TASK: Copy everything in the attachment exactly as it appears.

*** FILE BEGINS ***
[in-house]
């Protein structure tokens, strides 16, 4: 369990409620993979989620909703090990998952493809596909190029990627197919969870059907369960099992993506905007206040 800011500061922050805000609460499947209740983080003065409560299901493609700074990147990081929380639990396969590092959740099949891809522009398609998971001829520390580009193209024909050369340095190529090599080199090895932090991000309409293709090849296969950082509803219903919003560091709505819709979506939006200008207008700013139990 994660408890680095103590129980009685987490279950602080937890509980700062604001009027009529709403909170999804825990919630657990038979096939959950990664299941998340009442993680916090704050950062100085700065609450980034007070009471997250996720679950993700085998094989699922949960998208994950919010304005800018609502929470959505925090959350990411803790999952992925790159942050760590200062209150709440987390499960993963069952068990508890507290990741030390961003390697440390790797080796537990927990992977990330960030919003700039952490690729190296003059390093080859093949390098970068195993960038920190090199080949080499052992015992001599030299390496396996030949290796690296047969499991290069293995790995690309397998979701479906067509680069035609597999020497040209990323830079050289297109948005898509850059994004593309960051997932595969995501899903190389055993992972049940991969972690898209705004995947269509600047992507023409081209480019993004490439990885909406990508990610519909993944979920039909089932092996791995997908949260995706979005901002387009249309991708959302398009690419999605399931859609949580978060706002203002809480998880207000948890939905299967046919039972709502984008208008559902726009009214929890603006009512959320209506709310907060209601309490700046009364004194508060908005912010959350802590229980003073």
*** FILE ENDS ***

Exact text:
[in-house]
């Protein structure tokens, strides 16, 4: 369990409620993979989620909703090990998952493809596909190029990627197919969870059907369960099992993506905007206040 800011500061922050805000609460499947209740983080003065409560299901493609700074990147990081929380639990396969590092959740099949891809522009398609998971001829520390580009193209024909050369340095190529090599080199090895932090991000309409293709090849296969950082509803219903919003560091709505819709979506939006200008207008700013139990 994660408890680095103590129980009685987490279950602080937890509980700062604001009027009529709403909170999804825990919630657990038979096939959950990664299941998340009442993680916090704050950062100085700065609450980034007070009471997250996720679950993700085998094989699922949960998208994950919010304005800018609502929470959505925090959350990411803790999952992925790159942050760590200062209150709440987390499960993963069952068990508890507290990741030390961003390697440390790797080796537990927990992977990330960030919003700039952490690729190296003059390093080859093949390098970068195993960038920190090199080949080499052992015992001599030299390496396996030949290796690296047969499991290069293995790995690309397998979701479906067509680069035609597999020497040209990323830079050289297109948005898509850059994004593309960051997932595969995501899903190389055993992972049940991969972690898209705004995947269509600047992507023409081209480019993004490439990885909406990508990610519909993944979920039909089932092996791995997908949260995706979005901002387009249309991708959302398009690419999605399931859609949580978060706002203002809480998880207000948890939905299967046919039972709502984008208008559902726009009214929890603006009512959320209506709310907060209601309490700046009364004194508060908005912010959350802590229980003073």